JUST TOUCHING BAIZE Romantic, passionate M, 55 , divorced, likes snooker & DIY. Seeks black or mixed-race F for special relationship. Mancs. Box 617329 CHILLED TOGETHER Caring M, 25 , 5’11”, slim build, trendy, likes working, fitness & dogs. Seeks relaxed white F, 39-50, for relationship. Mancs. Box 392770 EM 392770 BE WITH ME Passionate, romantic M, 61 , 5’10”, medium build, retired teacher, likes theatre & meals out. Seeks F for days out & nights in. Mancs. Box 632880 RECIPE FOR ROMANCE Genuine mixed-race M, 43 , 6’2”, slim build, chef, varied interests, WLTM sincere F for close times & lasting relationship. Mancs. Box 779397 EM 779397 NEED ENTERTAINING? Tall, dark, handsome profess M, 41, seeks intelligent, stylish, gorgeous F, any age, for fun & maybe more. Mancs. Box 388359 EM 388359 GOD IS LOVE Wacky Christian M, 50 , 6’, cuddly build, moustache, conservationist, WLTM similar F, 55-75, for fun, friendship & more. Mancs. Box 739159 LET’S SEE WHAT HAPPENS Loyal, caring chap, 54 , likes cinema, eating out & cosy nights in. Seeks attractive F to share life & everything. Mancs. Box 935255 EM 935255 PERHAPS EVERYTHING? Genuine M, 29 , 6’, average build, blue eyes, seeks bubbly, outgoing F, GSOH, for friendship & perhaps more. Stalybridge. Box 162484 EM 162484 SOME GIRLS ARE BIGGER THAN OTHERS Tall, slim M, 44, WLTM fuller-figured, mature F, 60+, for fun times. Mancs. Box 789766 FAMILY MAN Divorced M, 45 , 6’1”, slim/medium build, solvent, trustworthy, likes walking, cycling, swimming, music, cooking & family. WLTM F, 35-47. Warrington. Box 226075 GET SOCIAL Honest M, 31 , likes socialising, nights out & holidays. Seeks nice F for good times & possible relationship. Mancs. Box 481789 THE UPS & THE DOWNS Honest guy, 59, seeks honest, affectionate lady for life, love & happiness. Mancs. Box 724018 PUBLIC HOUSE, PRIVATE HEART Self-employed construction worker, 35 , 5’5”, slim/medium build, tanned, pretty good-looking, likes pubs, clubs, cinema & eating out. Seeks F, 2142, for friendship & relationship. Mancs. Box 560525 EM 560525 THE ONE FOR YOU Attractive, fit white M, 34 , 6’, athletic build, dark hair, profess job, likes nights out/in & weekends away. WLTM F, 30-40, with GSOH. Kingswinford. Box 512813 EM 512813 GOING PLACES Blue-eyed M, 37 , likes music, pubs, clubs, country walks & travel. WLTM F, 18-50, for friendship & shared interests+. Birmingham. Box 135107 YOU WON’T BE DISAPPOINTED Tall, fit, attractive Asian profess M, young 40, seeks F for occasional fun & friendship. Birmingham. Box 630497 HONESTY COUNTS Tall, dark-haired M, 35 , seeks honest, reliable, slim F for friendship, possible relationship. Birmingham. Box 272794 EM 272794 FRIENDS & MORE M, 37, WLTM honest F, 18-50, GSOH, for friendship & relationship. Bridgnorth. Box 197136 EM 197136 SOUL SENSATION Loving, kind, down-to-earth single dad, 40 , GSOH, likes cinema, theatre & reading. Seeks F, 25-35, GSOH, to be his soulmate. Wednesbury. Box 276348 GENUINE GUY Genuine & loyal M, 27, slim & n/s, honest, loving, caring & attractive, enjoys music, pubs, clubs, cinema & socialising. WLTM attractive, intelligent n/s F. High Wycombe. Box 390945 EM 390945 HEART’S AN OPEN BOOK Romantic & tactile M, 65 , 5’10”, slim, open, WLTM warm, mature & attractive F, with GSOH, for romance & more. Rickmansworth. Box 617604 EM 617604 TRY THE ALTERNATIVE Modern-thinking M, 52 , vegetarian, likes music, gigs, boot sales, markets & pubs. WLTM modern hippy chick, 30-50, for friendship & more. Wanstead. Box 482702 THE HOUNDS OF LOVE ARE CALLING! Dark-haired M, 43 , 6’42, blue eyes, medium build, likes dogs, gigs, walks & cinema. WLTM easygoing F, 30-50. Enfield. Box 112383 FRE E FOR FUN Black M, 38 , WLTM F for fun & friendship. Colindale. Box 467045 EM 467045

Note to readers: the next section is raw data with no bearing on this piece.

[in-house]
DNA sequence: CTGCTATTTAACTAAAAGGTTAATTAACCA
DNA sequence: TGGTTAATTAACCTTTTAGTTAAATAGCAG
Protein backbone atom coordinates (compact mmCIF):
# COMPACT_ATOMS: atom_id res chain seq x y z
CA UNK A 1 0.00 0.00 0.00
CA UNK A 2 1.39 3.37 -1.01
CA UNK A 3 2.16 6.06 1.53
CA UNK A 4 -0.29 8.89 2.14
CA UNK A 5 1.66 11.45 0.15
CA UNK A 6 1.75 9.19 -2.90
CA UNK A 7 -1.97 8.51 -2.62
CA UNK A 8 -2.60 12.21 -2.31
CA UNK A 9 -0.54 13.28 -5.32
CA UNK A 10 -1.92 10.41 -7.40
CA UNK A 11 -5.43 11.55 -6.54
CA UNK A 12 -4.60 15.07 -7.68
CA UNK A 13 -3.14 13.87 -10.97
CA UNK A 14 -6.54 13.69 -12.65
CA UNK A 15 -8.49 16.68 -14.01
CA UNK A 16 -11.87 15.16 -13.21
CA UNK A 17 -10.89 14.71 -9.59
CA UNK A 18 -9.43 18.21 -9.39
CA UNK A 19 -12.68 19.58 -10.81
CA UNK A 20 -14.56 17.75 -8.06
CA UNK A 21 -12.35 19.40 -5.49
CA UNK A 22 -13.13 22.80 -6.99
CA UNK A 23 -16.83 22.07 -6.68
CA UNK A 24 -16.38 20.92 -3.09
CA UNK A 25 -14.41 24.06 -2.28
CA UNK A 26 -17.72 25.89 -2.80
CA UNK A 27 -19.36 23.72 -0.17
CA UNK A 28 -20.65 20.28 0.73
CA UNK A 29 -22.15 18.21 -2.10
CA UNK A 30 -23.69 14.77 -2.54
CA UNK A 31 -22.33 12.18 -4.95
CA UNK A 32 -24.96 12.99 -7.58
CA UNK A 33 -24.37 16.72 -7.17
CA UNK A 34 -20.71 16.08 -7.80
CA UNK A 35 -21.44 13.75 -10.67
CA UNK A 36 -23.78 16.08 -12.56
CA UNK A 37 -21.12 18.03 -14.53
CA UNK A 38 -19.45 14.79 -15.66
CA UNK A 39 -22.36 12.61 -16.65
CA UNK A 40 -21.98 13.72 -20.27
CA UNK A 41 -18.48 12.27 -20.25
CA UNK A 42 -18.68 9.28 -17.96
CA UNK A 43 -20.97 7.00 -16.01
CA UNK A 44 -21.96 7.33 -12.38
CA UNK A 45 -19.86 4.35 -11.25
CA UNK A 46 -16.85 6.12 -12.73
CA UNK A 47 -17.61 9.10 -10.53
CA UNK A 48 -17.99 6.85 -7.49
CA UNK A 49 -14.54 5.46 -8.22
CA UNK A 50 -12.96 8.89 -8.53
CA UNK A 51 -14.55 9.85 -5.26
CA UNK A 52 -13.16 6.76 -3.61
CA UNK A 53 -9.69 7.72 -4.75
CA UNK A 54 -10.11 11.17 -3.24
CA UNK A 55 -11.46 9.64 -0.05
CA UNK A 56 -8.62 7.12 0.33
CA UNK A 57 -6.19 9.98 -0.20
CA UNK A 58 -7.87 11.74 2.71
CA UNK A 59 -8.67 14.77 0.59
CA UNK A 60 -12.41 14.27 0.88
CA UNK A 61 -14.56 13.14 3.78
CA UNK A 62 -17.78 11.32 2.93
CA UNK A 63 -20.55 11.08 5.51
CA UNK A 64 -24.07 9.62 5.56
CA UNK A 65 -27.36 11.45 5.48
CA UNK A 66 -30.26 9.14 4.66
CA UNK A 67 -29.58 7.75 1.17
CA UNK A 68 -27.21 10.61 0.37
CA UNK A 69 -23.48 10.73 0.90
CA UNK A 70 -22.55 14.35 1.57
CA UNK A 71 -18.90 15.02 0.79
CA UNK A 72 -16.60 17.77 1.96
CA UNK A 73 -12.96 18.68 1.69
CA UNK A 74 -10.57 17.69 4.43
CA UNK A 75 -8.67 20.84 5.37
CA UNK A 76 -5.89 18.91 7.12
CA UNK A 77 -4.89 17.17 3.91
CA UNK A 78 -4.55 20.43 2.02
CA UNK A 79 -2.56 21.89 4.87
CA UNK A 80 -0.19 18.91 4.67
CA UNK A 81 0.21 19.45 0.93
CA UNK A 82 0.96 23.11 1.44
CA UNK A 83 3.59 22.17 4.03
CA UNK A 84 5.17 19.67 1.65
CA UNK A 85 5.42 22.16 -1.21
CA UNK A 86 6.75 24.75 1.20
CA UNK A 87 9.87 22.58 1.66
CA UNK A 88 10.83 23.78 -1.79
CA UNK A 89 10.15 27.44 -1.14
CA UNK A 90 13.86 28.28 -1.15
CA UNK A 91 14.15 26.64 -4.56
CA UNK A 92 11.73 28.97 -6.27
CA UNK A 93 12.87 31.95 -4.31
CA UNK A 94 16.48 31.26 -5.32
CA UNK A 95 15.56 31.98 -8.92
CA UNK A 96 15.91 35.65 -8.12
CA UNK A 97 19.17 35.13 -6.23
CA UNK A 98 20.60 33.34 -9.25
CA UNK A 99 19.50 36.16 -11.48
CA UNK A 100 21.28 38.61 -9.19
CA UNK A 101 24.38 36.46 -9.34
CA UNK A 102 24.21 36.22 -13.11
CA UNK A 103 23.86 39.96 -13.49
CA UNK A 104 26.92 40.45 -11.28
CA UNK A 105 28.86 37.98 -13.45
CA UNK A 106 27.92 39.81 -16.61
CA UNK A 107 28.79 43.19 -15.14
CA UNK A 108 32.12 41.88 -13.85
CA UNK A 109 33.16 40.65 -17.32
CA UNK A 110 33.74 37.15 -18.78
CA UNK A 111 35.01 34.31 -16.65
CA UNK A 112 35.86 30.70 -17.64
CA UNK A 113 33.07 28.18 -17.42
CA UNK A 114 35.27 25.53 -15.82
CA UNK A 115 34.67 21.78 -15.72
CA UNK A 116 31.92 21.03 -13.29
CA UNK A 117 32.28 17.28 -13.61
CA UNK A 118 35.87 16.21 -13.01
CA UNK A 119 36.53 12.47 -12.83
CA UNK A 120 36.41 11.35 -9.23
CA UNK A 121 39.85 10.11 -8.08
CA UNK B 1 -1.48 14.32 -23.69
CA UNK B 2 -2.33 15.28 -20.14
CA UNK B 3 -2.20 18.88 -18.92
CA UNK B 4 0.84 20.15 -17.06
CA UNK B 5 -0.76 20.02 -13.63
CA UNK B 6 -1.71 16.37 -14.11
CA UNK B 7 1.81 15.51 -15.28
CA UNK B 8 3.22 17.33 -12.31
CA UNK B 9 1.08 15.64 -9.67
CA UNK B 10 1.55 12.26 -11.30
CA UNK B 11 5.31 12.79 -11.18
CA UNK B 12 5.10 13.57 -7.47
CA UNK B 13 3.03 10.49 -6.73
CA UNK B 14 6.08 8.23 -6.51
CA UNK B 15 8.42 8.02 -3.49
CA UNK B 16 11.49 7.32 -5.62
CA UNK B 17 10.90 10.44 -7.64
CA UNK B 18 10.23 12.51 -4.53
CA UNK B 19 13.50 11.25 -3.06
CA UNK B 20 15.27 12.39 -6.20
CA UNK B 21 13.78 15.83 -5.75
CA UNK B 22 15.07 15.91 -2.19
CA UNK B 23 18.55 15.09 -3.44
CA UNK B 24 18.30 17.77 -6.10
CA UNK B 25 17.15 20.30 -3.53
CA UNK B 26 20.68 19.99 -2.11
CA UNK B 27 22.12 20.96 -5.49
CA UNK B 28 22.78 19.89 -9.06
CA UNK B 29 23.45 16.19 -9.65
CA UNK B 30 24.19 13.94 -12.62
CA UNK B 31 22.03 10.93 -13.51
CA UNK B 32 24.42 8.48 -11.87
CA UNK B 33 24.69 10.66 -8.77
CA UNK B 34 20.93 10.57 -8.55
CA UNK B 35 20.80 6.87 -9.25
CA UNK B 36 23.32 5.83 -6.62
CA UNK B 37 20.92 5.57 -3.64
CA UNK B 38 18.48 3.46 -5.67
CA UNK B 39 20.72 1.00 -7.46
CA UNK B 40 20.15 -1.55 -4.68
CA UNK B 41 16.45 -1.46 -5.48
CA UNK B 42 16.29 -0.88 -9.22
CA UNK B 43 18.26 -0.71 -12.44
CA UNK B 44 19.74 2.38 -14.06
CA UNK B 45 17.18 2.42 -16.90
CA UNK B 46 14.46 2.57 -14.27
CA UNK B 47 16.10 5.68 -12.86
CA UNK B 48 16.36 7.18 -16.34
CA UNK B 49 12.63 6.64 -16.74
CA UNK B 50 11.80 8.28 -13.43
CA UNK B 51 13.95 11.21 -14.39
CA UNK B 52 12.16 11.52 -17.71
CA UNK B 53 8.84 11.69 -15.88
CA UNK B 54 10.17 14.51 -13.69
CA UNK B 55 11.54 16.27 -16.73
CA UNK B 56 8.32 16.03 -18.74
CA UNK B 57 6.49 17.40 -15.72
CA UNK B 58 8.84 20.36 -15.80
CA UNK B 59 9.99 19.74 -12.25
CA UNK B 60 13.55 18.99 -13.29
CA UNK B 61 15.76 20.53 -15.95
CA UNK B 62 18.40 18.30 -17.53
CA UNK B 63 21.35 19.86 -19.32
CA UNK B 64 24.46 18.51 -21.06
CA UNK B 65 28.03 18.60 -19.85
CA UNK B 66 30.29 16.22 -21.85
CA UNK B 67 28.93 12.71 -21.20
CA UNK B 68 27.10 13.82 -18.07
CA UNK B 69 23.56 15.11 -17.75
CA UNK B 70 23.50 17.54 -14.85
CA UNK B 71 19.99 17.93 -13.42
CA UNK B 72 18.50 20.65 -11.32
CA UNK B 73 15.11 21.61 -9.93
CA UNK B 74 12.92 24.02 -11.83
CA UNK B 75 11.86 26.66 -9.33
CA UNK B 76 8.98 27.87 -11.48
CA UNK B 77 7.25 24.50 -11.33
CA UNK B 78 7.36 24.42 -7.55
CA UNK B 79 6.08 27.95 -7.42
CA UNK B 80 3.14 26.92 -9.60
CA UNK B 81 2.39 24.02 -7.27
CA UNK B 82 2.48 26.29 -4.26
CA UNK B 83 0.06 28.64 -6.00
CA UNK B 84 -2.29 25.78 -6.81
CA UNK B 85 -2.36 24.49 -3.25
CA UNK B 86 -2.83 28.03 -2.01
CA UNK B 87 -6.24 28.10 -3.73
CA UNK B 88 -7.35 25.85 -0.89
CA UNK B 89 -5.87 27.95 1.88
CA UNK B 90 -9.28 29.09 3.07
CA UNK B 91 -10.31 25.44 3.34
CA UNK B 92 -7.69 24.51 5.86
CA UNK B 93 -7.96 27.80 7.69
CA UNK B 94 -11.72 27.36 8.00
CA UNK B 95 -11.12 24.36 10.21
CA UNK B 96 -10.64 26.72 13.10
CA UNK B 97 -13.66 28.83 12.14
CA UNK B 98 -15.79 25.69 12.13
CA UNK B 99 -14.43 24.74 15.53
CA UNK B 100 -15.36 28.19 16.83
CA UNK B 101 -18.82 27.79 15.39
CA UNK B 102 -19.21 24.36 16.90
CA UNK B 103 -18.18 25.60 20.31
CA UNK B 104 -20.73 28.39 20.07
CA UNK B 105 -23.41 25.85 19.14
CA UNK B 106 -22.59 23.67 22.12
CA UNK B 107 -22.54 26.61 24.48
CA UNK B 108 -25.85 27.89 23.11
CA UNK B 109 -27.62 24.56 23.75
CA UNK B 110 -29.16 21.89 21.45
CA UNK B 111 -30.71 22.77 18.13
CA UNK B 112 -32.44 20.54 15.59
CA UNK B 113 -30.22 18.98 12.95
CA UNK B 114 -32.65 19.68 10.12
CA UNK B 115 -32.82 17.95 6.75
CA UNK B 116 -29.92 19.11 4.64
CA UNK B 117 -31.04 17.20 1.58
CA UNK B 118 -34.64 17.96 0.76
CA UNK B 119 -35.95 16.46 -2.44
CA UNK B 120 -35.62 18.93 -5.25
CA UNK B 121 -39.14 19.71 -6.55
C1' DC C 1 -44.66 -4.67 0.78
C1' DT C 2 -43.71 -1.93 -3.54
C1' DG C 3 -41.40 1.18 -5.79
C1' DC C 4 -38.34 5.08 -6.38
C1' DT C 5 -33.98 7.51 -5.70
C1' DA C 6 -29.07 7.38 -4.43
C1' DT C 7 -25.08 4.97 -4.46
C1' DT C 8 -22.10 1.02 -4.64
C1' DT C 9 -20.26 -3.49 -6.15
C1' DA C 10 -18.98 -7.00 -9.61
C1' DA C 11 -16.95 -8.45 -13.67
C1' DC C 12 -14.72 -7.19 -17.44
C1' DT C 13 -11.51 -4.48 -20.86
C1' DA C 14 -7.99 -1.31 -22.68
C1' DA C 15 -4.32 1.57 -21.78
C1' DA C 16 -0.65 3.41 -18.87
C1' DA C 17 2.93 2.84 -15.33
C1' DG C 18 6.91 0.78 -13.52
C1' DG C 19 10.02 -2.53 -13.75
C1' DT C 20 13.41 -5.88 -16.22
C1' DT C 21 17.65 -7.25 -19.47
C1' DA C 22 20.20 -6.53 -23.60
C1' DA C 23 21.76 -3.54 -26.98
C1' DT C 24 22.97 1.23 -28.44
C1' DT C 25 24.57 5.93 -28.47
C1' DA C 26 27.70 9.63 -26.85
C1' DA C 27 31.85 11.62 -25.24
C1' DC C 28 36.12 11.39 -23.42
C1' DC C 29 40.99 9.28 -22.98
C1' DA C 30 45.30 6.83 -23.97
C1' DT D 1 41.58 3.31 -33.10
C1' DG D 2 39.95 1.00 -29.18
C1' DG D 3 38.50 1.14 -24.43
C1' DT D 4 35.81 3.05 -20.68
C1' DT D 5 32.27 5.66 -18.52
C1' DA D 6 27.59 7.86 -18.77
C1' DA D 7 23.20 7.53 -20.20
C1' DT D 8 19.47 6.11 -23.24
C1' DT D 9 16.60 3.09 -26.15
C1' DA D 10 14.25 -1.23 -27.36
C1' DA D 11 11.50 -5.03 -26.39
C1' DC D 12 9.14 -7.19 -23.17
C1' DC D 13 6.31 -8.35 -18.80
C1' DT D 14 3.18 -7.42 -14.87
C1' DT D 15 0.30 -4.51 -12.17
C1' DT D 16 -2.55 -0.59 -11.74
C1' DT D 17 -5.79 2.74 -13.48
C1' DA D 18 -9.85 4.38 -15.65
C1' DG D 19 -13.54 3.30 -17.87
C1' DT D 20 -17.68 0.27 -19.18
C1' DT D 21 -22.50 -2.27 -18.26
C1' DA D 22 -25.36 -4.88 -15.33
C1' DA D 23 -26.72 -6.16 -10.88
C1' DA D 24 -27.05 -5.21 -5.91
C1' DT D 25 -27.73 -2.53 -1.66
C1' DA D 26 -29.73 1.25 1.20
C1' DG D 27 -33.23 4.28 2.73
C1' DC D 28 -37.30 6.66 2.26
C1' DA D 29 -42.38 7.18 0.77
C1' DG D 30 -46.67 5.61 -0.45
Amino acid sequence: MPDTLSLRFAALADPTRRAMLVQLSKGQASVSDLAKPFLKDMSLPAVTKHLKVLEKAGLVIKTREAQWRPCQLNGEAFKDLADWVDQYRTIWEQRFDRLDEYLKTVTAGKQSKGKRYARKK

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www.theirishworld.com and click lifestyle THEN A HERO COMES ALONG Curvaceous, bubbly, outgoing single mum, 38, n/s, seeks genuine, romantic, kind-hearted, white profess M, n/s, for friendship & relationship. Birmingham. Box 363538 EM 363538 ARE YOU OUT THERE? Petite, easy-going blonde, 53 , GSOH, into music & salsa dancing. Seeks honest, loyal, easy-going M, 45-58, for fun times, possibly more. Watford. Box 572995 EM 572995 NO BORING BLOKES F, 30, enjoys clubbing, pubbing & having a laugh with her friends. Seeks M for fun times. Bucks. Box 950558 GAME FOR A LAUGH F, early 60s , enjoys country walks, holidays, socialising with friends & having a laugh. Seeks M to share fun times. High Wycombe. Box 639619 MAKE THE WRITE MOVE Petite F, 50s, enjoys ceroc dancing, reading, writing, cinema & eating out. WLTM intellectual M for companionship & friendship. Potters Bar. Box 905382 LOVE IS IN THE AIR Loving, caring black single mum, 39, seeks loving, caring n/s M. Ilford. Box 392778